Pandemic shutdowns take heavy toll on bars and restaurants
Bars and restaurants in Nome have been struggling since the beginning of the pandemic as they were ordered to shut down in spring and once they reopened, the risk of infection kept many away from public gathering places. Now, three weeks into the second mandated shutdown of all in-person drinking and dining, Nome’s bars and restaurants are struggling even more.
Pat Krier, who runs the Polar Cub restaurant and Polar Bar, said the shutdown has had a massive effect on his business. “It’s killed it,” he said. “The economy has died here in town. And there’s no relief in sight.” Business was already down before he had to close his doors, but for last few weeks his income has plummeted and isn’t nearly enough to cover regular operating costs.
He’s been trying to ramp up takeout and sell pull-tabs, but even pull-tab sales have fallen off over the last few weeks and case numbers in Nome skyrocket and people hunker down. “Nobody’s going out, everybody’s afraid,” he said.
Numerous other bar and restaurant owners shared similar sentiments. “I haven’t been able to sell anything” said Ron Locke, who owns Breakers Bar. His business has been completely shut down for the last two weeks, without any takeout.
“The ones that are really hurting are the people that work here,” he added.
Jang Ahn, who runs Husky Restaurant, has been able to hang on selling some takeout, but just barely. He said overall visitor numbers had been down around 20 percent compared to last year, forcing him to hire fewer staff. Ahn said he’s received some relief grants from the city to help him stay open, but that they weren’t enough to make up for the loss of business. “I hope this difficult time passes quickly for everybody,” he said.
Jim West Jr., owner of the Board of Trade Saloon, said he’s doing his best to stay open. He’s not selling alcohol, as per the City’s ordinance, but he’s selling pull tabs and letting in a maximum of 10 patrons at a time.
“We’re encouraging people to wear masks, and we’re encouraging social distancing,” he said. “Just the basics.” Since the Board of Trade is considerably larger than other bars and restaurants, keeping distant is more feasible.
“But traffic flow is considerably less than what it has been in the past,” he added.
Originally, he wanted to sell alcohol as a takeout option, which is allowed under the city mandate, but ran into problems with his insurance. “My insurance company would not let me do that, so I opted just to close the alcohol portion down,” he said.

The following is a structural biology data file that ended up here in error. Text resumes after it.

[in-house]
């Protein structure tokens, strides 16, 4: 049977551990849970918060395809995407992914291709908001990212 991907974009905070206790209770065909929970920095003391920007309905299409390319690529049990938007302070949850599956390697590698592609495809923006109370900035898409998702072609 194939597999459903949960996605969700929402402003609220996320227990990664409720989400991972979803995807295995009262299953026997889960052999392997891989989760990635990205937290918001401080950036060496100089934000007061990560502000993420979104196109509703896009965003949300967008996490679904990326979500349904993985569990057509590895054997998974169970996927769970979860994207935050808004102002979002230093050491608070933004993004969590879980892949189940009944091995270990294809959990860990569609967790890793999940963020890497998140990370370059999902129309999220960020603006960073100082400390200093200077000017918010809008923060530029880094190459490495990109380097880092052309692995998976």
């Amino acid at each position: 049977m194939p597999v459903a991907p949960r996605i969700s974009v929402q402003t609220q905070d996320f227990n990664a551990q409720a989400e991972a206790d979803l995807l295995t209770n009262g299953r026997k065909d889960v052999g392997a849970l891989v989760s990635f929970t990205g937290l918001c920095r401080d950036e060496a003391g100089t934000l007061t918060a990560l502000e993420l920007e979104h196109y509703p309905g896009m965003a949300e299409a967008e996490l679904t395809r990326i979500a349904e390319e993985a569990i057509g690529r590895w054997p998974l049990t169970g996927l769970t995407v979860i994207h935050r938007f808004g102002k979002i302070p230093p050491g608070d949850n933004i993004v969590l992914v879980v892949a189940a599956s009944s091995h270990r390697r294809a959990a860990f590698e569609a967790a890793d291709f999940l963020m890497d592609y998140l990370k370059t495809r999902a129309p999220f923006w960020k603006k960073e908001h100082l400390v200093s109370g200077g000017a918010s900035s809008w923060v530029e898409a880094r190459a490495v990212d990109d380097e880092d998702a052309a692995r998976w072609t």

West said he’s yet to have to lay off any staff in the most recent shutdown, but he’s been working with minimal staff since the start of the pandemic, and business hours have been reduced.
Revenue losses even before the most recent shutdown were heavy. City Manager Glenn Steckman said that over the course of the summer and early fall, tax data shows that restaurant sales were down 75 percent from the same time last year. Data from the last few months has yet to be compiled, but increased shutdowns suggest that recent losses could be even more severe.
Scot Henderson, Chair of the Board of the Nome Chamber of Commerce, said bars and restaurants have been “if not the most impacted industry, then one of the most impacted” by the pandemic.
He explained that the crisis facing food and drink businesses is two-fold. Not only are local Nomeites hesitant to go out and risk infection, but the pandemic also completely shut down the summer tourism season, which local bars and restaurants rely on as a major source of annual revenue. “This is a horrible time to be in the restaurant or bar business,” he said.
Henderson commended the city for allocating $1.5 million of its CARES funding to small businesses and economic relief, but said it still wasn’t enough.
“They’re really trying to get the money out to the folks who really need it,” he said. “But I suspect for the average restaurant owner, the amount that they’re getting from the City is not nearly enough to stay in business, if they only have that.”
He said one of his biggest concerns was how restaurants and bars would bounce back, even if they survived the worst of the shutdowns. Without savings and working capital, and with bills continuing to pile up, he fears that some businesses just wouldn’t be able to make it out of the hole.
He added that the most heavily impacted were restaurant and bar employees, many of whom have been out of work for months. “Many of those employees are already living paycheck to paycheck, and when a business gets shut down, or business gets curtailed like with takeout-only, they’re usually the first impacted,” he said.
The current shutdown is set to expire at midnight on December 13, after which bars and restaurants will be able to serve patrons in-house again. But with new COVID cases detected in Nome every day and the uncertainty if further relief is coming from the federal government, the hardship is far from over.
“The reality is, if this goes on much longer, I think we’re going to see more businesses close and be unable to reopen,” Henderson said.